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Incarceration and Divorce: The Effect of Time

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Abstract:

In this paper we re-examine the relationship between incarceration and divorce. In explaining the relationship between incarceration and divorce, prior research attributes the high rate of divorce to the stigma and exposure associated with incarceration. We contend that because incarceration occurs within the context of shared history among partners, the stigma hypothesis put forth by prior research is incomplete. We instead emphasize a different mechanism in the study of incarceration and divorce: time away. More specifically, we hypothesize that physical separation from spouses and families will be more consequential in explaining divorce among incarcerated men than stigma. Deployed military men serve as a comparison group in our analyses to test the effect of time away on a non-stigmatized population. Using the NLSY79, preliminary results indicate that time spent away from partners is a strong predictor of divorce. Moreover, our results suggest that incarceration specifically is not adverse for marriage; rather it is the time away from one’s significant other that increases the likelihood of divorce. The theoretical implications of this finding for family functioning and understanding the consequences of incarceration are discussed.
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Association:
Name: ASC Annual Meeting
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http://www.asc41.com


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URL: http://citation.allacademic.com/meta/p372901_index.html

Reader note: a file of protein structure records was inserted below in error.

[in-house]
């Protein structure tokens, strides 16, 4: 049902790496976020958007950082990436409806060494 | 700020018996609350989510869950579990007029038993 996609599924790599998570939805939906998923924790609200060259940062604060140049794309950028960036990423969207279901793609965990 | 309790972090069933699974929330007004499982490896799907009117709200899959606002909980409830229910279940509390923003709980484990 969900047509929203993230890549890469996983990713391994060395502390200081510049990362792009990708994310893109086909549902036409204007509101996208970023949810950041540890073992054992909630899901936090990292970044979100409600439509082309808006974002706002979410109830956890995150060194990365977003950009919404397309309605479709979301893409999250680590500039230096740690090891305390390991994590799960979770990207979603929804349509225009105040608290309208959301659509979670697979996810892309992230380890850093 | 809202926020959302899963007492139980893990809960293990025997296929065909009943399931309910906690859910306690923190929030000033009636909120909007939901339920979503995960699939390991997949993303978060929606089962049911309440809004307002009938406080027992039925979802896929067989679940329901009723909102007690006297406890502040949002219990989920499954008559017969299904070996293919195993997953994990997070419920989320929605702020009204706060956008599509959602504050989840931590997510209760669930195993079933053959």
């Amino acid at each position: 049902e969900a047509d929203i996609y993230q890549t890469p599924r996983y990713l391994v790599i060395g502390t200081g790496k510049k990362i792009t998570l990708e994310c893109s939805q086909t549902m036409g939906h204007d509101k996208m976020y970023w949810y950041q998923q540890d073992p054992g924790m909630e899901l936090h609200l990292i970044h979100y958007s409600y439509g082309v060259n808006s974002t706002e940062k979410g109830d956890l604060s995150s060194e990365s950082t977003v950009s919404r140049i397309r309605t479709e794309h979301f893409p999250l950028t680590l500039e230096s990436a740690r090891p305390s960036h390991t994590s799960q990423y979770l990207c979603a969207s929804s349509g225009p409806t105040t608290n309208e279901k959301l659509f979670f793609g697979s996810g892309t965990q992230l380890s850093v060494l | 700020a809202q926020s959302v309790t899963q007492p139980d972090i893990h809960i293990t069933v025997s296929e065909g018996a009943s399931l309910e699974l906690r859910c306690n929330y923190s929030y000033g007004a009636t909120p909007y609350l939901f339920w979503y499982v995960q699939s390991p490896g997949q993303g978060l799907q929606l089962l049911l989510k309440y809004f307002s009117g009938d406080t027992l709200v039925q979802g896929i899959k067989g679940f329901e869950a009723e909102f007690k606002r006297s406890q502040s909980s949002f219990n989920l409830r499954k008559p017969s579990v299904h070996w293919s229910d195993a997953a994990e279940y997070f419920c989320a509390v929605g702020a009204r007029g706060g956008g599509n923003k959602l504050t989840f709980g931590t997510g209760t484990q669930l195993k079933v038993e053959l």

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MLA Citation:

Remster, Brianna., Massoglia, Michael. and King, Ryan. "Incarceration and Divorce: The Effect of Time" Paper presented at the annual meeting of the ASC Annual Meeting, Philadelphia Marriott Downtown, Philadelphia, PA, Nov 03, 2009 <Not Available>. 2014-11-28 <http://citation.allacademic.com/meta/p372901_index.html>

APA Citation:

Remster, B. , Massoglia, M. and King, R. D. , 2009-11-03 "Incarceration and Divorce: The Effect of Time" Paper presented at the annual meeting of the ASC Annual Meeting, Philadelphia Marriott Downtown, Philadelphia, PA <Not Available>. 2014-11-28 from http://citation.allacademic.com/meta/p372901_index.html

Publication Type: Conference Paper/Unpublished Manuscript
Review Method: Peer Reviewed
Abstract: In this paper we re-examine the relationship between incarceration and divorce. In explaining the relationship between incarceration and divorce, prior research attributes the high rate of divorce to the stigma and exposure associated with incarceration. We contend that because incarceration occurs within the context of shared history among partners, the stigma hypothesis put forth by prior research is incomplete. We instead emphasize a different mechanism in the study of incarceration and divorce: time away. More specifically, we hypothesize that physical separation from spouses and families will be more consequential in explaining divorce among incarcerated men than stigma. Deployed military men serve as a comparison group in our analyses to test the effect of time away on a non-stigmatized population. Using the NLSY79, preliminary results indicate that time spent away from partners is a strong predictor of divorce. Moreover, our results suggest that incarceration specifically is not adverse for marriage; rather it is the time away from one’s significant other that increases the likelihood of divorce. The theoretical implications of this finding for family functioning and understanding the consequences of incarceration are discussed.


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